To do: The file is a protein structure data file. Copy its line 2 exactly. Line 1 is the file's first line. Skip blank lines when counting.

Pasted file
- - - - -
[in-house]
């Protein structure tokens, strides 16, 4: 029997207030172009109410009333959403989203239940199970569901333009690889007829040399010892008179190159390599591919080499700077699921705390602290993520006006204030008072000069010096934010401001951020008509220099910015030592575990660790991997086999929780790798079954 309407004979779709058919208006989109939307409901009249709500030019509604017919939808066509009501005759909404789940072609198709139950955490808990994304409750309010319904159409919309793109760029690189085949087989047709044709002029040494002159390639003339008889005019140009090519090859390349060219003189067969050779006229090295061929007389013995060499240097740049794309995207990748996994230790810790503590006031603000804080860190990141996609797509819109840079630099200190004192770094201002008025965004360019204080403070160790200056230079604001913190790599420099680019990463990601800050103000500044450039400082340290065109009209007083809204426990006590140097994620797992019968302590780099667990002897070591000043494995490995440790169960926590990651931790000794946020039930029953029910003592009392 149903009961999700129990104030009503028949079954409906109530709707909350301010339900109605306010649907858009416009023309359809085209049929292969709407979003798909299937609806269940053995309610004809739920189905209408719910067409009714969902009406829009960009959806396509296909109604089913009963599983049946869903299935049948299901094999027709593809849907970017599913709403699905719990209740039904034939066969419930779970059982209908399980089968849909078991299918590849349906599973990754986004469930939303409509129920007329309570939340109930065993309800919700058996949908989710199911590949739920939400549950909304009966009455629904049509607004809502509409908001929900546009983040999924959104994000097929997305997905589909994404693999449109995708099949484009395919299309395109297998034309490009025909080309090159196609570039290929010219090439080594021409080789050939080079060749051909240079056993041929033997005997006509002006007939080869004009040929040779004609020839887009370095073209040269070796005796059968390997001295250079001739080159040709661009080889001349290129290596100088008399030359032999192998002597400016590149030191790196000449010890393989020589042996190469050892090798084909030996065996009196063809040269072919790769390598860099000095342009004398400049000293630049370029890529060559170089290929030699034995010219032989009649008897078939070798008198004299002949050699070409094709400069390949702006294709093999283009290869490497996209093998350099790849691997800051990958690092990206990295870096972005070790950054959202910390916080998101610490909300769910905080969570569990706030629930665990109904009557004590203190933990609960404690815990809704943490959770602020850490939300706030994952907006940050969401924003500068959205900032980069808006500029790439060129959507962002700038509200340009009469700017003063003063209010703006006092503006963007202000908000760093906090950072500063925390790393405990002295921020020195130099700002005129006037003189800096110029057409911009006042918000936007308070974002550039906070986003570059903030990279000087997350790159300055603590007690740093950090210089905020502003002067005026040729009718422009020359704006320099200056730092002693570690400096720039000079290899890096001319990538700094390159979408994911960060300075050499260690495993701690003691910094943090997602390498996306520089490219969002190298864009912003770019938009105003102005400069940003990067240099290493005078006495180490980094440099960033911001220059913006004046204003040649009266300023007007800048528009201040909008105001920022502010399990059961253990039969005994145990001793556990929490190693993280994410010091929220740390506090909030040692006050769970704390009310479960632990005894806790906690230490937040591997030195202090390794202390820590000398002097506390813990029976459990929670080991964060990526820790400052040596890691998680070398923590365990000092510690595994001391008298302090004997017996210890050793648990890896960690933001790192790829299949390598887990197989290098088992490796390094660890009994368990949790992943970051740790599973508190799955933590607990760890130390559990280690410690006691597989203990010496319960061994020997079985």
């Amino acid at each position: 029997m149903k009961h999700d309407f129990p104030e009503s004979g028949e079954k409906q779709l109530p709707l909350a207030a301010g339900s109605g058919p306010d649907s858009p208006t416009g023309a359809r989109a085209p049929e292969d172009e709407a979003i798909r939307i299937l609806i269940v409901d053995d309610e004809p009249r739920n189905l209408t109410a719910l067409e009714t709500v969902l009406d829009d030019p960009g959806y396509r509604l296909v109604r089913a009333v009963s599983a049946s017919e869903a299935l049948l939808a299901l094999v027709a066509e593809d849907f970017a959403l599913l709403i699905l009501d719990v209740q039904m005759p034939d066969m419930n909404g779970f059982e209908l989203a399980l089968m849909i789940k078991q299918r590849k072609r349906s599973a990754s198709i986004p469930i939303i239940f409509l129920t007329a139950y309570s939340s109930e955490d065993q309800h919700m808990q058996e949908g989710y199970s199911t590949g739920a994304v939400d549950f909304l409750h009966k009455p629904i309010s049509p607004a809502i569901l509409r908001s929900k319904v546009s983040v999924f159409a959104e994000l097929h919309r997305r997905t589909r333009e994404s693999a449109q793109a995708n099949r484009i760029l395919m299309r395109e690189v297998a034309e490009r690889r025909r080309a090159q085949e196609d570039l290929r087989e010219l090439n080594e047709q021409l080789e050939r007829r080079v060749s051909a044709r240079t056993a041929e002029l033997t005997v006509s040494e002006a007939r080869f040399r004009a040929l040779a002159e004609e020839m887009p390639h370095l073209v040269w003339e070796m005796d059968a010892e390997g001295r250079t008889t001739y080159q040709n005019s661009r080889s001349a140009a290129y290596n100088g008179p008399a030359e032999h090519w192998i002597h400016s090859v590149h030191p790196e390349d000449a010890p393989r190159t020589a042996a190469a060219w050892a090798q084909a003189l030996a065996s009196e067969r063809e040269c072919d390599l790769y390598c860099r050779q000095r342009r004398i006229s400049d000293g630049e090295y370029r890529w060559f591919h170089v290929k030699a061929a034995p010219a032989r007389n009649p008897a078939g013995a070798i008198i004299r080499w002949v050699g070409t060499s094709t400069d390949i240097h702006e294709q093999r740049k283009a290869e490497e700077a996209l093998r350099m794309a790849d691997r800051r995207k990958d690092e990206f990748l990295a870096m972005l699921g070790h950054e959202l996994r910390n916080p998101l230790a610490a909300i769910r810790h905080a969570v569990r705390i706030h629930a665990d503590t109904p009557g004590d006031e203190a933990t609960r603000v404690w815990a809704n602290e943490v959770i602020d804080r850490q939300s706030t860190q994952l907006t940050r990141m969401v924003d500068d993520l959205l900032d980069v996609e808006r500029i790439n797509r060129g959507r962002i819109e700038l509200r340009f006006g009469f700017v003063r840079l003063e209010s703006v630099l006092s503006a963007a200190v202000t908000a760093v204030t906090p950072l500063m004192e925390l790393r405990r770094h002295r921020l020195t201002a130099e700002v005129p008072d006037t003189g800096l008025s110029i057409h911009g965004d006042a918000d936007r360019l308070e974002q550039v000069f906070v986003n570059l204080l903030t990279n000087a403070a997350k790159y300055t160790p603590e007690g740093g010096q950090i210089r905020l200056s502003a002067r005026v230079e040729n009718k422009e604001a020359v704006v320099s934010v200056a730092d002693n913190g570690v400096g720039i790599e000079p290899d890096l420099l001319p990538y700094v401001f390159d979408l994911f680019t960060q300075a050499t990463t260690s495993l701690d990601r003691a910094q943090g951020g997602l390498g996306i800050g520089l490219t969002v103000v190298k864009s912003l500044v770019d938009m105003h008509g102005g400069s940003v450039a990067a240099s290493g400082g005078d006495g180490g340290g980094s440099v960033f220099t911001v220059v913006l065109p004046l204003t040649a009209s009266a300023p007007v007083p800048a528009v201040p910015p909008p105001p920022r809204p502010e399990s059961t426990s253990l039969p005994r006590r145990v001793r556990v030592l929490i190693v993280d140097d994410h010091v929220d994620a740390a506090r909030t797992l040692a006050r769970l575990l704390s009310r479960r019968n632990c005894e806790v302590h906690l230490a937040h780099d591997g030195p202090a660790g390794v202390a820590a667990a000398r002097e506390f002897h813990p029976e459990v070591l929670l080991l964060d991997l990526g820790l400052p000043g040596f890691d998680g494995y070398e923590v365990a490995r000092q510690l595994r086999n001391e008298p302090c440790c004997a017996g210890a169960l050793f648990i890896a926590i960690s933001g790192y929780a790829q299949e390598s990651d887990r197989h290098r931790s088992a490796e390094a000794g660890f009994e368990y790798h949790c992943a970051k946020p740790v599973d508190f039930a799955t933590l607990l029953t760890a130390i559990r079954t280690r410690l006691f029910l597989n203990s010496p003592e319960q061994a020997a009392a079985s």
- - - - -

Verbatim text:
């Protein structure tokens, strides 16, 4: 029997207030172009109410009333959403989203239940199970569901333009690889007829040399010892008179190159390599591919080499700077699921705390602290993520006006204030008072000069010096934010401001951020008509220099910015030592575990660790991997086999929780790798079954 309407004979779709058919208006989109939307409901009249709500030019509604017919939808066509009501005759909404789940072609198709139950955490808990994304409750309010319904159409919309793109760029690189085949087989047709044709002029040494002159390639003339008889005019140009090519090859390349060219003189067969050779006229090295061929007389013995060499240097740049794309995207990748996994230790810790503590006031603000804080860190990141996609797509819109840079630099200190004192770094201002008025965004360019204080403070160790200056230079604001913190790599420099680019990463990601800050103000500044450039400082340290065109009209007083809204426990006590140097994620797992019968302590780099667990002897070591000043494995490995440790169960926590990651931790000794946020039930029953029910003592009392 149903009961999700129990104030009503028949079954409906109530709707909350301010339900109605306010649907858009416009023309359809085209049929292969709407979003798909299937609806269940053995309610004809739920189905209408719910067409009714969902009406829009960009959806396509296909109604089913009963599983049946869903299935049948299901094999027709593809849907970017599913709403699905719990209740039904034939066969419930779970059982209908399980089968849909078991299918590849349906599973990754986004469930939303409509129920007329309570939340109930065993309800919700058996949908989710199911590949739920939400549950909304009966009455629904049509607004809502509409908001929900546009983040999924959104994000097929997305997905589909994404693999449109995708099949484009395919299309395109297998034309490009025909080309090159196609570039290929010219090439080594021409080789050939080079060749051909240079056993041929033997005997006509002006007939080869004009040929040779004609020839887009370095073209040269070796005796059968390997001295250079001739080159040709661009080889001349290129290596100088008399030359032999192998002597400016590149030191790196000449010890393989020589042996190469050892090798084909030996065996009196063809040269072919790769390598860099000095342009004398400049000293630049370029890529060559170089290929030699034995010219032989009649008897078939070798008198004299002949050699070409094709400069390949702006294709093999283009290869490497996209093998350099790849691997800051990958690092990206990295870096972005070790950054959202910390916080998101610490909300769910905080969570569990706030629930665990109904009557004590203190933990609960404690815990809704943490959770602020850490939300706030994952907006940050969401924003500068959205900032980069808006500029790439060129959507962002700038509200340009009469700017003063003063209010703006006092503006963007202000908000760093906090950072500063925390790393405990002295921020020195130099700002005129006037003189800096110029057409911009006042918000936007308070974002550039906070986003570059903030990279000087997350790159300055603590007690740093950090210089905020502003002067005026040729009718422009020359704006320099200056730092002693570690400096720039000079290899890096001319990538700094390159979408994911960060300075050499260690495993701690003691910094943090997602390498996306520089490219969002190298864009912003770019938009105003102005400069940003990067240099290493005078006495180490980094440099960033911001220059913006004046204003040649009266300023007007800048528009201040909008105001920022502010399990059961253990039969005994145990001793556990929490190693993280994410010091929220740390506090909030040692006050769970704390009310479960632990005894806790906690230490937040591997030195202090390794202390820590000398002097506390813990029976459990929670080991964060990526820790400052040596890691998680070398923590365990000092510690595994001391008298302090004997017996210890050793648990890896960690933001790192790829299949390598887990197989290098088992490796390094660890009994368990949790992943970051740790599973508190799955933590607990760890130390559990280690410690006691597989203990010496319960061994020997079985």